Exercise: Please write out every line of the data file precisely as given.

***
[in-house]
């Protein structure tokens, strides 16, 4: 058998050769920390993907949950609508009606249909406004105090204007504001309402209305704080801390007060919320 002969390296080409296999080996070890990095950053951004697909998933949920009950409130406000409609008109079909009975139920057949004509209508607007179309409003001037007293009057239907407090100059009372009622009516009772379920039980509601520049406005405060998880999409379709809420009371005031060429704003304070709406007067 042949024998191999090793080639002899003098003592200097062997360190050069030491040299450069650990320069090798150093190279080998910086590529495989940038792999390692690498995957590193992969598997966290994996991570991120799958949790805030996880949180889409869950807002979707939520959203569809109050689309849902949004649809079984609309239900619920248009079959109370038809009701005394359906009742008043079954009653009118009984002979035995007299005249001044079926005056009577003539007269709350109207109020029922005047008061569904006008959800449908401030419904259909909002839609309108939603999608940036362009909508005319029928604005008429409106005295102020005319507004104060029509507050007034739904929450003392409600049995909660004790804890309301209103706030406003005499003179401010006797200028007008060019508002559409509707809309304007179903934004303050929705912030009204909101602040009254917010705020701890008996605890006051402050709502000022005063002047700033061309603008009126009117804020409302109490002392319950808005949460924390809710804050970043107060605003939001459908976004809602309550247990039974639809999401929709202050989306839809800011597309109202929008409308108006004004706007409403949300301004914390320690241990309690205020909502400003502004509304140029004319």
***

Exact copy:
[in-house]
């Protein structure tokens, strides 16, 4: 058998050769920390993907949950609508009606249909406004105090204007504001309402209305704080801390007060919320 002969390296080409296999080996070890990095950053951004697909998933949920009950409130406000409609008109079909009975139920057949004509209508607007179309409003001037007293009057239907407090100059009372009622009516009772379920039980509601520049406005405060998880999409379709809420009371005031060429704003304070709406007067 042949024998191999090793080639002899003098003592200097062997360190050069030491040299450069650990320069090798150093190279080998910086590529495989940038792999390692690498995957590193992969598997966290994996991570991120799958949790805030996880949180889409869950807002979707939520959203569809109050689309849902949004649809079984609309239900619920248009079959109370038809009701005394359906009742008043079954009653009118009984002979035995007299005249001044079926005056009577003539007269709350109207109020029922005047008061569904006008959800449908401030419904259909909002839609309108939603999608940036362009909508005319029928604005008429409106005295102020005319507004104060029509507050007034739904929450003392409600049995909660004790804890309301209103706030406003005499003179401010006797200028007008060019508002559409509707809309304007179903934004303050929705912030009204909101602040009254917010705020701890008996605890006051402050709502000022005063002047700033061309603008009126009117804020409302109490002392319950808005949460924390809710804050970043107060605003939001459908976004809602309550247990039974639809999401929709202050989306839809800011597309109202929008409308108006004004706007409403949300301004914390320690241990309690205020909502400003502004509304140029004319």